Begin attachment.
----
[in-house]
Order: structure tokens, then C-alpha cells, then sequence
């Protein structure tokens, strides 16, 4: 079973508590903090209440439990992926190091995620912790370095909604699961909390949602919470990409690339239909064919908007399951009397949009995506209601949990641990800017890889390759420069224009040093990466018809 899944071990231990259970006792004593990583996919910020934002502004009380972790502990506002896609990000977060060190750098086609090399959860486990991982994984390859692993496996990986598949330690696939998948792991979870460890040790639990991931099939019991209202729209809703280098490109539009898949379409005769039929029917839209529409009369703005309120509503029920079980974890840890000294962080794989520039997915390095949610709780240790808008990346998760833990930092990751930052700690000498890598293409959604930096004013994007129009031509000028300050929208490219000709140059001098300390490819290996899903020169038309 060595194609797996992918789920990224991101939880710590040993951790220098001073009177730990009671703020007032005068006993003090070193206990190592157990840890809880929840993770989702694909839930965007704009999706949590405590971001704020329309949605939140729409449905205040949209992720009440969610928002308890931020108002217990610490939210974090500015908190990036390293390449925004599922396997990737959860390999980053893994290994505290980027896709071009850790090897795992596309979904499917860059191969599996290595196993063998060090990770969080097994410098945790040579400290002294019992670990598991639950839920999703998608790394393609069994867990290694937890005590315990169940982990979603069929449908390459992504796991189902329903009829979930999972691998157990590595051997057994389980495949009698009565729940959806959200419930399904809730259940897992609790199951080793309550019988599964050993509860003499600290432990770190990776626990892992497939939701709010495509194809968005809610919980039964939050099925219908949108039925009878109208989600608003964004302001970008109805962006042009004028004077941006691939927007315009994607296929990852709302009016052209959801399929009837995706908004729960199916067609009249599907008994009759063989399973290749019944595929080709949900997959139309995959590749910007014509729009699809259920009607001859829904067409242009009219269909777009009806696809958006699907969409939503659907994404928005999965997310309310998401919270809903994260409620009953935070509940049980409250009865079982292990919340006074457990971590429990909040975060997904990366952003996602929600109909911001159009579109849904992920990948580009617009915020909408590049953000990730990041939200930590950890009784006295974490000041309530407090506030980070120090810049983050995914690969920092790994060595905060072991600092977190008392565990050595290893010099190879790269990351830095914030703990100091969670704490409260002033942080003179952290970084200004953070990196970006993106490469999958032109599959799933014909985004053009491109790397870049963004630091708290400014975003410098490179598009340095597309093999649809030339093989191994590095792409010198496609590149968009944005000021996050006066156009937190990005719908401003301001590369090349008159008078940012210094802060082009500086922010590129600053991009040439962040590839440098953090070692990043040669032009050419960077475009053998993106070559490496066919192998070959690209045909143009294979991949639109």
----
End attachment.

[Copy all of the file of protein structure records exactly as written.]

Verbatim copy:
[in-house]
Order: structure tokens, then C-alpha cells, then sequence
């Protein structure tokens, strides 16, 4: 079973508590903090209440439990992926190091995620912790370095909604699961909390949602919470990409690339239909064919908007399951009397949009995506209601949990641990800017890889390759420069224009040093990466018809 899944071990231990259970006792004593990583996919910020934002502004009380972790502990506002896609990000977060060190750098086609090399959860486990991982994984390859692993496996990986598949330690696939998948792991979870460890040790639990991931099939019991209202729209809703280098490109539009898949379409005769039929029917839209529409009369703005309120509503029920079980974890840890000294962080794989520039997915390095949610709780240790808008990346998760833990930092990751930052700690000498890598293409959604930096004013994007129009031509000028300050929208490219000709140059001098300390490819290996899903020169038309 060595194609797996992918789920990224991101939880710590040993951790220098001073009177730990009671703020007032005068006993003090070193206990190592157990840890809880929840993770989702694909839930965007704009999706949590405590971001704020329309949605939140729409449905205040949209992720009440969610928002308890931020108002217990610490939210974090500015908190990036390293390449925004599922396997990737959860390999980053893994290994505290980027896709071009850790090897795992596309979904499917860059191969599996290595196993063998060090990770969080097994410098945790040579400290002294019992670990598991639950839920999703998608790394393609069994867990290694937890005590315990169940982990979603069929449908390459992504796991189902329903009829979930999972691998157990590595051997057994389980495949009698009565729940959806959200419930399904809730259940897992609790199951080793309550019988599964050993509860003499600290432990770190990776626990892992497939939701709010495509194809968005809610919980039964939050099925219908949108039925009878109208989600608003964004302001970008109805962006042009004028004077941006691939927007315009994607296929990852709302009016052209959801399929009837995706908004729960199916067609009249599907008994009759063989399973290749019944595929080709949900997959139309995959590749910007014509729009699809259920009607001859829904067409242009009219269909777009009806696809958006699907969409939503659907994404928005999965997310309310998401919270809903994260409620009953935070509940049980409250009865079982292990919340006074457990971590429990909040975060997904990366952003996602929600109909911001159009579109849904992920990948580009617009915020909408590049953000990730990041939200930590950890009784006295974490000041309530407090506030980070120090810049983050995914690969920092790994060595905060072991600092977190008392565990050595290893010099190879790269990351830095914030703990100091969670704490409260002033942080003179952290970084200004953070990196970006993106490469999958032109599959799933014909985004053009491109790397870049963004630091708290400014975003410098490179598009340095597309093999649809030339093989191994590095792409010198496609590149968009944005000021996050006066156009937190990005719908401003301001590369090349008159008078940012210094802060082009500086922010590129600053991009040439962040590839440098953090070692990043040669032009050419960077475009053998993106070559490496066919192998070959690209045909143009294979991949639109």